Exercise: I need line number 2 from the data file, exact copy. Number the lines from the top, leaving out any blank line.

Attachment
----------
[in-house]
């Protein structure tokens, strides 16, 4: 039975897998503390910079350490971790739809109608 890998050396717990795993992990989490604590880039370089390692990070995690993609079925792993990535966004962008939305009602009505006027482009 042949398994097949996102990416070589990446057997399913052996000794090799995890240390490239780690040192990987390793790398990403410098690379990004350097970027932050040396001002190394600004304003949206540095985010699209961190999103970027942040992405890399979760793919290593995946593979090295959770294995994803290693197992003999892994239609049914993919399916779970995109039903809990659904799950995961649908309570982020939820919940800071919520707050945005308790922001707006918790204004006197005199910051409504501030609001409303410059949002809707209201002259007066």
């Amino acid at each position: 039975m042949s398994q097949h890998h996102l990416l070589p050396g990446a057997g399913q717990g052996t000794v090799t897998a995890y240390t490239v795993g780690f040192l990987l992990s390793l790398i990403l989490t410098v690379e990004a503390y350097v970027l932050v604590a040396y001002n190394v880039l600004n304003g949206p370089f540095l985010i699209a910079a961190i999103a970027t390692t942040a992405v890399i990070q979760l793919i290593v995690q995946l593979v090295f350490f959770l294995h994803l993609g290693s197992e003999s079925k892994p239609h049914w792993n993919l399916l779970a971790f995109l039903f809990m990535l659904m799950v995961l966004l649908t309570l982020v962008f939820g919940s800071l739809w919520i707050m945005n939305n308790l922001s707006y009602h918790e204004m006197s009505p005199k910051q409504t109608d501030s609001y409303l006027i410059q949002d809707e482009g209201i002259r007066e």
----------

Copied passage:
């Protein structure tokens, strides 16, 4: 039975897998503390910079350490971790739809109608 890998050396717990795993992990989490604590880039370089390692990070995690993609079925792993990535966004962008939305009602009505006027482009 042949398994097949996102990416070589990446057997399913052996000794090799995890240390490239780690040192990987390793790398990403410098690379990004350097970027932050040396001002190394600004304003949206540095985010699209961190999103970027942040992405890399979760793919290593995946593979090295959770294995994803290693197992003999892994239609049914993919399916779970995109039903809990659904799950995961649908309570982020939820919940800071919520707050945005308790922001707006918790204004006197005199910051409504501030609001409303410059949002809707209201002259007066």